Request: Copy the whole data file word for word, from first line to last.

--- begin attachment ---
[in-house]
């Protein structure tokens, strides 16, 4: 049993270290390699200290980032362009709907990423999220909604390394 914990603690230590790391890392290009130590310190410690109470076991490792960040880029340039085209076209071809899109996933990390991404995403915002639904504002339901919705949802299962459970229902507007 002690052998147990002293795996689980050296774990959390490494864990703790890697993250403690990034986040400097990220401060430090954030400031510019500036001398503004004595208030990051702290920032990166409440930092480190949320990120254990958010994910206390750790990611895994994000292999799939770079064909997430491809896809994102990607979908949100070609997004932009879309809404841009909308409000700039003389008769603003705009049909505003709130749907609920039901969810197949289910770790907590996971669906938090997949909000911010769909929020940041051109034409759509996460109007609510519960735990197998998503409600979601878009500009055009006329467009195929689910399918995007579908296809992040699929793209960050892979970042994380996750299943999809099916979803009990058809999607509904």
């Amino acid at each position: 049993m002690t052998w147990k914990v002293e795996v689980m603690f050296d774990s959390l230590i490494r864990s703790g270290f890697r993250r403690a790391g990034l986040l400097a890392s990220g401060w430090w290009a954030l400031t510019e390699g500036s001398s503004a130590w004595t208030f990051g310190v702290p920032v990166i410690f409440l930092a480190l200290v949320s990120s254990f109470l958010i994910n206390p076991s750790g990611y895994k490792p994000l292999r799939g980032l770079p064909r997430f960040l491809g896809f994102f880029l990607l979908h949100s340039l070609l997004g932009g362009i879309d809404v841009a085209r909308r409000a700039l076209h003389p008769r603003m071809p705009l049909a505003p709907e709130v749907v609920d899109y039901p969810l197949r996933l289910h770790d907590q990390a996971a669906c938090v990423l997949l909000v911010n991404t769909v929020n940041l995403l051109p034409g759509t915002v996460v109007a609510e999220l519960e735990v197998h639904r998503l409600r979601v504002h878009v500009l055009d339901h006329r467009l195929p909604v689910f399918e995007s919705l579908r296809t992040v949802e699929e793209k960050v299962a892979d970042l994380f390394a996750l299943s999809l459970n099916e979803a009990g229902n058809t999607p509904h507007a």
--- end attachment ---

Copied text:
[in-house]
């Protein structure tokens, strides 16, 4: 049993270290390699200290980032362009709907990423999220909604390394 914990603690230590790391890392290009130590310190410690109470076991490792960040880029340039085209076209071809899109996933990390991404995403915002639904504002339901919705949802299962459970229902507007 002690052998147990002293795996689980050296774990959390490494864990703790890697993250403690990034986040400097990220401060430090954030400031510019500036001398503004004595208030990051702290920032990166409440930092480190949320990120254990958010994910206390750790990611895994994000292999799939770079064909997430491809896809994102990607979908949100070609997004932009879309809404841009909308409000700039003389008769603003705009049909505003709130749907609920039901969810197949289910770790907590996971669906938090997949909000911010769909929020940041051109034409759509996460109007609510519960735990197998998503409600979601878009500009055009006329467009195929689910399918995007579908296809992040699929793209960050892979970042994380996750299943999809099916979803009990058809999607509904």
């Amino acid at each position: 049993m002690t052998w147990k914990v002293e795996v689980m603690f050296d774990s959390l230590i490494r864990s703790g270290f890697r993250r403690a790391g990034l986040l400097a890392s990220g401060w430090w290009a954030l400031t510019e390699g500036s001398s503004a130590w004595t208030f990051g310190v702290p920032v990166i410690f409440l930092a480190l200290v949320s990120s254990f109470l958010i994910n206390p076991s750790g990611y895994k490792p994000l292999r799939g980032l770079p064909r997430f960040l491809g896809f994102f880029l990607l979908h949100s340039l070609l997004g932009g362009i879309d809404v841009a085209r909308r409000a700039l076209h003389p008769r603003m071809p705009l049909a505003p709907e709130v749907v609920d899109y039901p969810l197949r996933l289910h770790d907590q990390a996971a669906c938090v990423l997949l909000v911010n991404t769909v929020n940041l995403l051109p034409g759509t915002v996460v109007a609510e999220l519960e735990v197998h639904r998503l409600r979601v504002h878009v500009l055009d339901h006329r467009l195929p909604v689910f399918e995007s919705l579908r296809t992040v949802e699929e793209k960050v299962a892979d970042l994380f390394a996750l299943s999809l459970n099916e979803a009990g229902n058809t999607p509904h507007a």